“This is an impossible question to answer! Its cliché but every trip is its own adventure. I think I was particularly lucky to live in South East Asia before it got quite so touristy. I got to go to Angkor, Ubud and Bagan in the early 2000s when there were very few tourists, which was very special.”
What was your biggest travel fail?
“I have too many travel fails to count! I’m very laid back about travelling (probably too much so), which means that often things don’t go as planned. I’d say biking through the “Valle de la Muerte” (death valley) in Chile at mid-day without water was probably not the best idea. Getting stuck on a Bolivian bus in the middle of the Altiplano for close to 40 hours also wasn’t great. Running out of money in Iran (where visa and mastercard don’t operate) was pretty tricky. Like I said, too many to count – but that’s half the fun!”
How do you plan your trips? Months in advance or last minute?
“From my last answer you can probably gather that I’m not that organized. I tend to have the idea months in advance, do a fair bit of research but commit to plans last minute.”
Have you already followed a Live2Leave recommendation, inspiration? If so, was it a positive experience?
“I’m a huge fan of Live2Leave. It has been amazing on so many of my trips! I’ve also used it to find places both when I travel and in the city where I live that I didn’t know about. I was recently in Japan and used it a bunch.”
What has been your favourite souvenir (gift) that you’ve brought home with you after a trip?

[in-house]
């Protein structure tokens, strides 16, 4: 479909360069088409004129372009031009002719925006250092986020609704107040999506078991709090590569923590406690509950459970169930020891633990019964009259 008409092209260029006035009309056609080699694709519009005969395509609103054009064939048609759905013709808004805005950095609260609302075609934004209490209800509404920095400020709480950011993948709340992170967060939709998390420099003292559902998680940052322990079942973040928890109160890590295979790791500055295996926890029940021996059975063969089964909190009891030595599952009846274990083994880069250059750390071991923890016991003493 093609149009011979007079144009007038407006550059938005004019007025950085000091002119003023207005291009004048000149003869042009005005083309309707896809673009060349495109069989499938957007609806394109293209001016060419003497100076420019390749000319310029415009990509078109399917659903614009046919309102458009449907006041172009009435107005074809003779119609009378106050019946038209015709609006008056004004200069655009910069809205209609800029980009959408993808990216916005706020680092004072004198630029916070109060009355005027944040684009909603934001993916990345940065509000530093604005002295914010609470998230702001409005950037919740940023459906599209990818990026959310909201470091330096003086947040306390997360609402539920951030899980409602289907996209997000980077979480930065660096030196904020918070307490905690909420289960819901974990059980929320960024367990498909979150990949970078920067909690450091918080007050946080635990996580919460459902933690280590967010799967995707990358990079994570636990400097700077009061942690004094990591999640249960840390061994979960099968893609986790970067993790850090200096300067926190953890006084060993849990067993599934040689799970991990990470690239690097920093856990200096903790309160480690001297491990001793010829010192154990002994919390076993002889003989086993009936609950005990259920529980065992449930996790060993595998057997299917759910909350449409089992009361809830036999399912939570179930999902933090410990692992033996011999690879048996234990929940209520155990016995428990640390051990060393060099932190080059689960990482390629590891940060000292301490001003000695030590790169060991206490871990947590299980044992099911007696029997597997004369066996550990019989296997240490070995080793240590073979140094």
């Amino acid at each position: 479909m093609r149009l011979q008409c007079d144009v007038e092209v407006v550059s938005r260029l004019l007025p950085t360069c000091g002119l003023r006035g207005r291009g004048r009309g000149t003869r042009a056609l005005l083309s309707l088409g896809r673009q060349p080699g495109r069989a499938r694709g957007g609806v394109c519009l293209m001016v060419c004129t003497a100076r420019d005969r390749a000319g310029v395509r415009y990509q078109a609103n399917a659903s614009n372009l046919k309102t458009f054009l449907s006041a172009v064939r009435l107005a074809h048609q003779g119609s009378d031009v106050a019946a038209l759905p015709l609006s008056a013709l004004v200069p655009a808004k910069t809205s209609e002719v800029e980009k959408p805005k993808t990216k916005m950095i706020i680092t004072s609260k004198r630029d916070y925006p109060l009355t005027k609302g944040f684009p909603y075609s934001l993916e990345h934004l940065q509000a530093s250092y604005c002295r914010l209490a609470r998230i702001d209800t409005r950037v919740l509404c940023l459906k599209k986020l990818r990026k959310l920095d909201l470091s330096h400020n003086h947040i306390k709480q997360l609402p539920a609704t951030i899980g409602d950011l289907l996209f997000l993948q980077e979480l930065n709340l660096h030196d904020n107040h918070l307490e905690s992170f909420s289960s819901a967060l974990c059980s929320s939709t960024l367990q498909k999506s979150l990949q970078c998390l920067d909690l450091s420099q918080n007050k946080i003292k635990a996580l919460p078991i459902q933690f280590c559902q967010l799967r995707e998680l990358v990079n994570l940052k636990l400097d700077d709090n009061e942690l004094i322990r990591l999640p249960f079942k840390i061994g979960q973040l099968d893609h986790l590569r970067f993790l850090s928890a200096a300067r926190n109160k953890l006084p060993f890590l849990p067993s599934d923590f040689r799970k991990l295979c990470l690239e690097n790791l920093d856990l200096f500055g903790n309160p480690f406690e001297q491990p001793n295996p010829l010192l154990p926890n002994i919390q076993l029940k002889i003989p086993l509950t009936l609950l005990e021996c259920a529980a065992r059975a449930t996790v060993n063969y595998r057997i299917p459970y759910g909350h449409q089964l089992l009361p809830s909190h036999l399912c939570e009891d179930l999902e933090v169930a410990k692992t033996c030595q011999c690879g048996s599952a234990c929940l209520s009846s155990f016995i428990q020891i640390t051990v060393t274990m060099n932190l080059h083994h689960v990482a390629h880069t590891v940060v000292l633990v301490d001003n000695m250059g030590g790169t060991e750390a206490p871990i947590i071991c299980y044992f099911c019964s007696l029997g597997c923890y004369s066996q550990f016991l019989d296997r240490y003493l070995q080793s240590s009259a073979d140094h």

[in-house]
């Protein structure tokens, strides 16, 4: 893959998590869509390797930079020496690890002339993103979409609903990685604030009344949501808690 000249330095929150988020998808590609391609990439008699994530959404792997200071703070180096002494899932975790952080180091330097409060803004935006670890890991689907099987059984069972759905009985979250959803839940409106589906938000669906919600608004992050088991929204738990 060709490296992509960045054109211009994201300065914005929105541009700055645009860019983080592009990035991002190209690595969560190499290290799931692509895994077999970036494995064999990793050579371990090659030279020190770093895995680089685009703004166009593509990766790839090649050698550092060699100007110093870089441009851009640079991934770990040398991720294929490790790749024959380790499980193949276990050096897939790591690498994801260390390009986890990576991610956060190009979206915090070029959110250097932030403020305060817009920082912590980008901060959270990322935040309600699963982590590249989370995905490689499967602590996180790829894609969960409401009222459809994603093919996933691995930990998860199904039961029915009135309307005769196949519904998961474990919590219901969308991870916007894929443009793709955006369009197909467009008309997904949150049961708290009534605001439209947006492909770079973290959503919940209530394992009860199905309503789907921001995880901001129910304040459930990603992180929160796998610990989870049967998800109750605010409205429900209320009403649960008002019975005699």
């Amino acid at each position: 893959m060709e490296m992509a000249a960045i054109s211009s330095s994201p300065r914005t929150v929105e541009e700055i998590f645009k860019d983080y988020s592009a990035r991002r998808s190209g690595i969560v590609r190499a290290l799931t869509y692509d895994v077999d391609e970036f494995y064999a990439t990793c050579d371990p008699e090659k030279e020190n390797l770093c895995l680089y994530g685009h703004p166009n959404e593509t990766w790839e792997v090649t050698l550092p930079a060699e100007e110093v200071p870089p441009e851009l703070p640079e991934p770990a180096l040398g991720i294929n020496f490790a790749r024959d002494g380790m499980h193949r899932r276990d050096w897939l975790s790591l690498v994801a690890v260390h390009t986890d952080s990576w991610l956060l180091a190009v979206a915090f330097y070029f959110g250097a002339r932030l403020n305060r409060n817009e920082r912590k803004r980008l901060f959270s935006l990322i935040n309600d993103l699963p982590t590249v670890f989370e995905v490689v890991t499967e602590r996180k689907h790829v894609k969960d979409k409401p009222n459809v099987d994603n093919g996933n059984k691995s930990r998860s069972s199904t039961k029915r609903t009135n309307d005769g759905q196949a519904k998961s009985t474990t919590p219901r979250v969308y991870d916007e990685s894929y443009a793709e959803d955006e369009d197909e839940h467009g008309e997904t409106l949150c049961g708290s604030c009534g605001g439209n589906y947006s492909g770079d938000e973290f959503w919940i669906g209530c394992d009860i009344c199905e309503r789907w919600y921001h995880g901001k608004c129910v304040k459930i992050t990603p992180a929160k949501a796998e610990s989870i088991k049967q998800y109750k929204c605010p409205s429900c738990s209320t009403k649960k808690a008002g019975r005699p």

“I love bringing back things for my house, in particular plates bowls etc. I brought back a vintage yukata (spring kimono) from my recent trip to Japan that I’m in love with. I haven’t used it outside of my house but I wear it at home and feel fabulous (if slightly silly).”
Have you ever travelled alone? If so what’s the best thing about it?
“I traveled to India alone for a few months, it was a great experience. For me the best part was that I met different people along the way and ended up having several very different trips within a trip. I think travelling alone allowed me to have a more varied experience than I would have had travelling in a group.”
In your view, what are some of the undiscovered/under talked about places that people should visit?
“I went to Iran last year and that was an absolutely amazing experience. My father worked in Iran in the 90s and I spent my childhood hearing about the beauty of Isfahan, so it had always been a dream of mine to go. My boyfriend organized the trip as a surprise and it was just incredible. I think most people have a distorted idea of the country. It’s a fascinating place and Iranians are the kindest, most welcoming people. I highly highly recommend going.”
What is your favourite travel literature?
“I’d be lying if I said I had favourite travel literature. I love to read but I find that I never manage to match my reading to my travels. The only time I’ve actually done that was when I spent a few months in India. Longer trip + English bookstores + travelling alone really helped though.”
What is your secret to cope with jet-lag?
“I’m lucky in that sleeping is never a problem for me. I think the secret is to sleep on planes and try and stick to whatever timezone you are in.”